Voyeuristic & Bizarre: A Look Into a Litter of Brothers and Their World of Movies
As an exemplar of the term “stranger than fiction”, The Wolfpack’s sensation rests heavily upon its subject: a group of brothers cloistered away in their Lower East Side apartment. And with their long locks and strict patriarch, they are reminiscent of a fairy tale, kept separate from the outside world of which they have come to know only through their movies. A rather fortuitous find for Crystal Moselle, to her credit, The Wolfpack is a clearly a product of perseverance as both a foundation of trust had to be built and carried through as filming took place over five years. As a result, this is an intriguing and voyeuristic look into a family behind locked doors, allowing the audience to gawk at the complete oddity of the situation though withholding some of the pieces of the puzzle for itself.
The story itself is bizarre but the fact that it’s nonfiction, makes it even more remarkable. The Angulo family: six brothers close in age (Bhagavan, Govinda, Narayana, Mukunda, Krsna, and Jagadisa), sister (Visnu), mother (Susanne), and father (Oscar) spend almost every moment in a small cramped apartment. Homeschooled by their doting mother, their education is supplemented by their devotion to movies (at least 5,000 of them), supplied generously by their omnipotent father whose hovering presence is felt mostly through the brothers’ recounting and the accompanying home movies which eerily fit as if recreated specifically for the documentary. If it seems contradictory that their father would not let them venture outside due to his fear they be corrupted by drugs and violence, but would allow them to watch films from the notorious Quentin Tarantino (one of their favorites), it probably is. Aside from Oscar’s few segments in between as he speaks on his own behalf, the rest of the family tries to articulate exactly how they got to this point. It’s clear that the brothers feared him when they were younger and even though they are older, the fear has not yet completely subsided. Susanne, indicates that she too was at a position of lesser power–the claustrophobic tension between all of the family members is felt throughout, threatening to boil over though not captured on camera.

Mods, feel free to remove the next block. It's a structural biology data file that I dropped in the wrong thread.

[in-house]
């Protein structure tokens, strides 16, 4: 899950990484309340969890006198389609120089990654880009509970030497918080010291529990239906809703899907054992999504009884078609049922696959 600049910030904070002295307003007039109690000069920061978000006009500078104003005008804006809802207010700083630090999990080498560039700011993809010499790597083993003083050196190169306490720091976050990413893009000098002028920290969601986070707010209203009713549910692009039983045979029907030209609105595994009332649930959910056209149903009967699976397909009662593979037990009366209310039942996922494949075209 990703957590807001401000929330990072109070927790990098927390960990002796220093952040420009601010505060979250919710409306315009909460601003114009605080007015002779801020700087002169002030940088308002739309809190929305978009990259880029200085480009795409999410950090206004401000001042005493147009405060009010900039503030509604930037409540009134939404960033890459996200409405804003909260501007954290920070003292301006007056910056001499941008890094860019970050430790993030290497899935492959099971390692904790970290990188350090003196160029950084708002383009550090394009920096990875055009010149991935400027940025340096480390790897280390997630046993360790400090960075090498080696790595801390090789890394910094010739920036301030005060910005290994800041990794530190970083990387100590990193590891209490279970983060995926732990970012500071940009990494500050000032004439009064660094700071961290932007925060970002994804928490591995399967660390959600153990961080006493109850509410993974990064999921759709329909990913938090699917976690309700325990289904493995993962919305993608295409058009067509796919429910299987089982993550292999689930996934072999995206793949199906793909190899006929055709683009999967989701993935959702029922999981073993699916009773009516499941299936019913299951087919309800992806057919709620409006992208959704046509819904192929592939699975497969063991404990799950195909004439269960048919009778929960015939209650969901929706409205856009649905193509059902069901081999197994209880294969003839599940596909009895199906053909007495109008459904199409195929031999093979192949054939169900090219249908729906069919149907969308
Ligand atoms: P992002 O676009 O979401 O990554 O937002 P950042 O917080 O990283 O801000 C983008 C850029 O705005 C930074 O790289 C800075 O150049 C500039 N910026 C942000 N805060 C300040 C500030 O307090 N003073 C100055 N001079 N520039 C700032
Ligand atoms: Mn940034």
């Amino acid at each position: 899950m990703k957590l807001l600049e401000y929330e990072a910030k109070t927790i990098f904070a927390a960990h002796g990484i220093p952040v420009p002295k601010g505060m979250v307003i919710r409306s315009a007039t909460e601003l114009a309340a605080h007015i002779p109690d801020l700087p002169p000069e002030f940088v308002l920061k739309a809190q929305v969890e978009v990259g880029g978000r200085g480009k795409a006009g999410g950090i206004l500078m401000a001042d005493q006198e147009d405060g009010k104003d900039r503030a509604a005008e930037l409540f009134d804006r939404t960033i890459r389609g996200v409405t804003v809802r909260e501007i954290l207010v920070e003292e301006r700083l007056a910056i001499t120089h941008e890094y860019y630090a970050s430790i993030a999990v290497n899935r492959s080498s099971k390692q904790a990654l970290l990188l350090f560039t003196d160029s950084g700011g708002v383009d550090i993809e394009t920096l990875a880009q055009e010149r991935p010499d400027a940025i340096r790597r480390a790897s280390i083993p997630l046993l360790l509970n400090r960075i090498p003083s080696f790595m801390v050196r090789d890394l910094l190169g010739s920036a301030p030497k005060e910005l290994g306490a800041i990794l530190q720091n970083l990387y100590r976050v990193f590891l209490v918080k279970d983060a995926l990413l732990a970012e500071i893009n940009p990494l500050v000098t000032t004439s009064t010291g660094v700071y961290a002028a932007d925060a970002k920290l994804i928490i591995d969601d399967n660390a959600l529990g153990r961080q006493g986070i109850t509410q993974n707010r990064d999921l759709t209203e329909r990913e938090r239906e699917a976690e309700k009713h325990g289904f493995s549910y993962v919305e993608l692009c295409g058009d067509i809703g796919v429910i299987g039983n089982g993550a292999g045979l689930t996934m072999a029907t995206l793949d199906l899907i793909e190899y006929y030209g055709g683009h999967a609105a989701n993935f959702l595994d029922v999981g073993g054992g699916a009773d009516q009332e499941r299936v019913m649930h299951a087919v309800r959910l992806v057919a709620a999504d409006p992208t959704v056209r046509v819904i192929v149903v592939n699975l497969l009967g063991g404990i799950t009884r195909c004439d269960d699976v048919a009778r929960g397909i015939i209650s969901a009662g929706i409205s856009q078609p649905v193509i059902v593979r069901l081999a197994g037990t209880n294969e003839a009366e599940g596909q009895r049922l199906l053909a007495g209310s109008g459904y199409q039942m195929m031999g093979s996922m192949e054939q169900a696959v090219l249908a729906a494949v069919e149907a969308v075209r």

There is a real charm to the earnest recreations of the movies that the Angulo brothers hold so dear. Their imaginations only limited by their resources and narrow hallways, they create sets out of cardboard, prop guns, and an impressive full-bodied Batman suit made out of cereal boxes and yoga mats. Their connection to the outside world is through what they see on the screen and yet that connection is ultimately falsified. Dressed in leather jackets, sunglasses, and ties, the brothers look as if they just stepped out of a Tarantino flick (they even sound like one too, borrowing the twang and dialogue). But even more unnerving is when after a visit to the local cineplex, one of the brothers becomes paranoid, proving their disconnect but also that even though they are slowly pulling away from their father, they are still under his thumb.
Moselle sure has made a name for herself with this debut, having nabbed the Sundance Grand Jury Prize. Coming across the Angulo brothers is equivalent to winning the lottery but also navigating and incubating such a layered and personal story is an achievement in itself. The docu does lose some effect as it relies mostly on the brothers recounting and explaining rather than allowing the audience witness them going through these motions along with them. Many questions arise that are left by the wayside as if to tease: when exactly did they start venturing out, why didn’t Oscar try harder to stop them? If it weren’t for such an interesting subject to gaze upon, these gaps can leave some audience members more baffled than intrigued. Ultimately though, The Wolfpack offers a tangible honesty as the family shares their story with a world beyond the screen via a screen–the irony not lost on any of them.